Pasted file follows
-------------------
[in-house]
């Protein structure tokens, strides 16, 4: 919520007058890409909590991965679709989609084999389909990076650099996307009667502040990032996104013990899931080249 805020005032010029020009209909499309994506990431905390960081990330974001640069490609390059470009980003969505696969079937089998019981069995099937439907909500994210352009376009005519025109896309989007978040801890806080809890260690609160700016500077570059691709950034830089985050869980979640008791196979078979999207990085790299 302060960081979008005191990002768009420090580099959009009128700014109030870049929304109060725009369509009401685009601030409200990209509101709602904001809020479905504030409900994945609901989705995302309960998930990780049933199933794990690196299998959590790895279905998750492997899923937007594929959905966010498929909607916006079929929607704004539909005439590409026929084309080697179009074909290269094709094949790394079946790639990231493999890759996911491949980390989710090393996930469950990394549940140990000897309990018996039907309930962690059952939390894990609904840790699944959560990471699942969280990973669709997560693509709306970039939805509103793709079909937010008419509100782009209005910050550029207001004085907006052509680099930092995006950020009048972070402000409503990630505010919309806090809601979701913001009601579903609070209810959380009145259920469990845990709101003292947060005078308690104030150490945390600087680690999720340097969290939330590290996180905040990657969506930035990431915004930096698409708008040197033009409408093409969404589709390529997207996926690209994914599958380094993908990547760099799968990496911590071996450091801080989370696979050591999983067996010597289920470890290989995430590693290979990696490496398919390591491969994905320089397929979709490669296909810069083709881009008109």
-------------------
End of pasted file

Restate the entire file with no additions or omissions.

[in-house]
């Protein structure tokens, strides 16, 4: 919520007058890409909590991965679709989609084999389909990076650099996307009667502040990032996104013990899931080249 805020005032010029020009209909499309994506990431905390960081990330974001640069490609390059470009980003969505696969079937089998019981069995099937439907909500994210352009376009005519025109896309989007978040801890806080809890260690609160700016500077570059691709950034830089985050869980979640008791196979078979999207990085790299 302060960081979008005191990002768009420090580099959009009128700014109030870049929304109060725009369509009401685009601030409200990209509101709602904001809020479905504030409900994945609901989705995302309960998930990780049933199933794990690196299998959590790895279905998750492997899923937007594929959905966010498929909607916006079929929607704004539909005439590409026929084309080697179009074909290269094709094949790394079946790639990231493999890759996911491949980390989710090393996930469950990394549940140990000897309990018996039907309930962690059952939390894990609904840790699944959560990471699942969280990973669709997560693509709306970039939805509103793709079909937010008419509100782009209005910050550029207001004085907006052509680099930092995006950020009048972070402000409503990630505010919309806090809601979701913001009601579903609070209810959380009145259920469990845990709101003292947060005078308690104030150490945390600087680690999720340097969290939330590290996180905040990657969506930035990431915004930096698409708008040197033009409408093409969404589709390529997207996926690209994914599958380094993908990547760099799968990496911590071996450091801080989370696979050591999983067996010597289920470890290989995430590693290979990696490496398919390591491969994905320089397929979709490669296909810069083709881009008109």